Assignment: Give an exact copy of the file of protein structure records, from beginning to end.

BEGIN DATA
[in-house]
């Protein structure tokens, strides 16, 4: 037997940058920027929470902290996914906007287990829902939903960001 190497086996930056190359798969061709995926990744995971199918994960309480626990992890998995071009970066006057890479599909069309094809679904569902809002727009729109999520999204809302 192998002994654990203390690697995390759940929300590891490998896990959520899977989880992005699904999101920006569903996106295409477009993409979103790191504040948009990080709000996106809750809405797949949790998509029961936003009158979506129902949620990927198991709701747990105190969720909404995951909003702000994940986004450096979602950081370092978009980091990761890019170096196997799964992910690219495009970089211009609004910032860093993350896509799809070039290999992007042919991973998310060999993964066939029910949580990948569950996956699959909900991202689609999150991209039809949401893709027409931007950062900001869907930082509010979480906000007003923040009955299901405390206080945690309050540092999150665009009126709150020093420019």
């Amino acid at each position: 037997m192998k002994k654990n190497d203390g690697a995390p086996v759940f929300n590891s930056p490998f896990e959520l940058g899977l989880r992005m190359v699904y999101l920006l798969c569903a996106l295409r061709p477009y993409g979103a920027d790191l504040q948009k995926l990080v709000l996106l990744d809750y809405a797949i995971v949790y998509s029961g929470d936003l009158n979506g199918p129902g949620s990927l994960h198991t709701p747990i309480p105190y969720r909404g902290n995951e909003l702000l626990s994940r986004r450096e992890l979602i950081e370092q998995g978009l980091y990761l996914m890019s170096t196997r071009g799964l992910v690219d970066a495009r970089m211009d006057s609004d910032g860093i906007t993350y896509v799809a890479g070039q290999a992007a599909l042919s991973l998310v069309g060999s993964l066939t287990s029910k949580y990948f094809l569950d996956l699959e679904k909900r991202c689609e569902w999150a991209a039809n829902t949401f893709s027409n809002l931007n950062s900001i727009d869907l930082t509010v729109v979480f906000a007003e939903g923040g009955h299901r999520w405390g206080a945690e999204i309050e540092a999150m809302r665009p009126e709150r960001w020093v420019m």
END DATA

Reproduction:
[in-house]
């Protein structure tokens, strides 16, 4: 037997940058920027929470902290996914906007287990829902939903960001 190497086996930056190359798969061709995926990744995971199918994960309480626990992890998995071009970066006057890479599909069309094809679904569902809002727009729109999520999204809302 192998002994654990203390690697995390759940929300590891490998896990959520899977989880992005699904999101920006569903996106295409477009993409979103790191504040948009990080709000996106809750809405797949949790998509029961936003009158979506129902949620990927198991709701747990105190969720909404995951909003702000994940986004450096979602950081370092978009980091990761890019170096196997799964992910690219495009970089211009609004910032860093993350896509799809070039290999992007042919991973998310060999993964066939029910949580990948569950996956699959909900991202689609999150991209039809949401893709027409931007950062900001869907930082509010979480906000007003923040009955299901405390206080945690309050540092999150665009009126709150020093420019």
């Amino acid at each position: 037997m192998k002994k654990n190497d203390g690697a995390p086996v759940f929300n590891s930056p490998f896990e959520l940058g899977l989880r992005m190359v699904y999101l920006l798969c569903a996106l295409r061709p477009y993409g979103a920027d790191l504040q948009k995926l990080v709000l996106l990744d809750y809405a797949i995971v949790y998509s029961g929470d936003l009158n979506g199918p129902g949620s990927l994960h198991t709701p747990i309480p105190y969720r909404g902290n995951e909003l702000l626990s994940r986004r450096e992890l979602i950081e370092q998995g978009l980091y990761l996914m890019s170096t196997r071009g799964l992910v690219d970066a495009r970089m211009d006057s609004d910032g860093i906007t993350y896509v799809a890479g070039q290999a992007a599909l042919s991973l998310v069309g060999s993964l066939t287990s029910k949580y990948f094809l569950d996956l699959e679904k909900r991202c689609e569902w999150a991209a039809n829902t949401f893709s027409n809002l931007n950062s900001i727009d869907l930082t509010v729109v979480f906000a007003e939903g923040g009955h299901r999520w405390g206080a945690e999204i309050e540092a999150m809302r665009p009126e709150r960001w020093v420019m």